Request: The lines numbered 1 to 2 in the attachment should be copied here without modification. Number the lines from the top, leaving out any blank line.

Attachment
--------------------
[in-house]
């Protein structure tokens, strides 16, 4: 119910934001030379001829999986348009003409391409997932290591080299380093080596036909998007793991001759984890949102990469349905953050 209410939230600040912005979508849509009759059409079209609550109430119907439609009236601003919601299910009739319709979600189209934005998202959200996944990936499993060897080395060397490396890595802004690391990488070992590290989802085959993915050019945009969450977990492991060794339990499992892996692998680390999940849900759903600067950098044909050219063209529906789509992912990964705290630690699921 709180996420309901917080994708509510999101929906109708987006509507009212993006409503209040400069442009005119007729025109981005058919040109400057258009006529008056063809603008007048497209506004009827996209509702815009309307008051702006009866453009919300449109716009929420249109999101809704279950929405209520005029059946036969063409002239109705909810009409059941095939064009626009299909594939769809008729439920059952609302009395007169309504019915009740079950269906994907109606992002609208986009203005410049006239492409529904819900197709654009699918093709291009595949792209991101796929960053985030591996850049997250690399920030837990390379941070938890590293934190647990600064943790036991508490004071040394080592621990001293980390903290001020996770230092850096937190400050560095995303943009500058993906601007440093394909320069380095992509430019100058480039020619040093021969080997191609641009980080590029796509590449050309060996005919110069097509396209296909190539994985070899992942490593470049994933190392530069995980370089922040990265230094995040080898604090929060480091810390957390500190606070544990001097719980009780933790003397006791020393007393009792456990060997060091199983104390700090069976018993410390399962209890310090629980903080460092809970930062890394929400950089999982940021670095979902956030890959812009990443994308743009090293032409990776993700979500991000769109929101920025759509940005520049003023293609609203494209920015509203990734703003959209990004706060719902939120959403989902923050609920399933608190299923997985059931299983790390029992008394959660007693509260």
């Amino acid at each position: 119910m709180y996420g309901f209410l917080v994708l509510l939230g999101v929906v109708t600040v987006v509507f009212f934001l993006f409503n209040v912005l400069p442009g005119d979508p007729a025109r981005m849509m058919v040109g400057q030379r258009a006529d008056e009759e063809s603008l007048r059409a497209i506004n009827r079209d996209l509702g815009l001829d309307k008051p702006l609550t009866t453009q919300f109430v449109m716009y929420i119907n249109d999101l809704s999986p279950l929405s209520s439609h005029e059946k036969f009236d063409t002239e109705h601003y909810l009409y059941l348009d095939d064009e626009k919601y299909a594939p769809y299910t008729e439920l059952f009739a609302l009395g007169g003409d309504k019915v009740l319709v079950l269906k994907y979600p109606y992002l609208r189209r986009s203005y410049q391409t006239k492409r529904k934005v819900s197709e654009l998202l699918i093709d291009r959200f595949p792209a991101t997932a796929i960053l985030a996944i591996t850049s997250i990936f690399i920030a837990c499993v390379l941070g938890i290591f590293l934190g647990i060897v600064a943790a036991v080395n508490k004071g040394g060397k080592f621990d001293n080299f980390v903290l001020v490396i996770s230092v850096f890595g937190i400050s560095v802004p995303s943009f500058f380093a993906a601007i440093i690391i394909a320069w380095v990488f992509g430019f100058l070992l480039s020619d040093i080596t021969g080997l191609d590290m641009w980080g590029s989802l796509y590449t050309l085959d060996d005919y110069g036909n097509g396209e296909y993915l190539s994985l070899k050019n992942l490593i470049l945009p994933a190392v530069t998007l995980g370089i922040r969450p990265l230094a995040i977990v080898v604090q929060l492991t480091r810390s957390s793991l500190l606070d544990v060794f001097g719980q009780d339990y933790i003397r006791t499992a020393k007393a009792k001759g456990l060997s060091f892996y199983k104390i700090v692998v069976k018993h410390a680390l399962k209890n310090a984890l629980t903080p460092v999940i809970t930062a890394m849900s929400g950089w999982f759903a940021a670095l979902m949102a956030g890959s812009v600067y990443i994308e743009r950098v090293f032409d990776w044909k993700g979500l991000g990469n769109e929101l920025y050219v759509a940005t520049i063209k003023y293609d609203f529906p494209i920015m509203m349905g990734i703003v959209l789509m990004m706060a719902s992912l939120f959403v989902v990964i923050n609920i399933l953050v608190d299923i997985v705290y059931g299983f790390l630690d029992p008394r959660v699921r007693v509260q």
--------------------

[in-house]
């Protein structure tokens, strides 16, 4: 119910934001030379001829999986348009003409391409997932290591080299380093080596036909998007793991001759984890949102990469349905953050 209410939230600040912005979508849509009759059409079209609550109430119907439609009236601003919601299910009739319709979600189209934005998202959200996944990936499993060897080395060397490396890595802004690391990488070992590290989802085959993915050019945009969450977990492991060794339990499992892996692998680390999940849900759903600067950098044909050219063209529906789509992912990964705290630690699921 709180996420309901917080994708509510999101929906109708987006509507009212993006409503209040400069442009005119007729025109981005058919040109400057258009006529008056063809603008007048497209506004009827996209509702815009309307008051702006009866453009919300449109716009929420249109999101809704279950929405209520005029059946036969063409002239109705909810009409059941095939064009626009299909594939769809008729439920059952609302009395007169309504019915009740079950269906994907109606992002609208986009203005410049006239492409529904819900197709654009699918093709291009595949792209991101796929960053985030591996850049997250690399920030837990390379941070938890590293934190647990600064943790036991508490004071040394080592621990001293980390903290001020996770230092850096937190400050560095995303943009500058993906601007440093394909320069380095992509430019100058480039020619040093021969080997191609641009980080590029796509590449050309060996005919110069097509396209296909190539994985070899992942490593470049994933190392530069995980370089922040990265230094995040080898604090929060480091810390957390500190606070544990001097719980009780933790003397006791020393007393009792456990060997060091199983104390700090069976018993410390399962209890310090629980903080460092809970930062890394929400950089999982940021670095979902956030890959812009990443994308743009090293032409990776993700979500991000769109929101920025759509940005520049003023293609609203494209920015509203990734703003959209990004706060719902939120959403989902923050609920399933608190299923997985059931299983790390029992008394959660007693509260």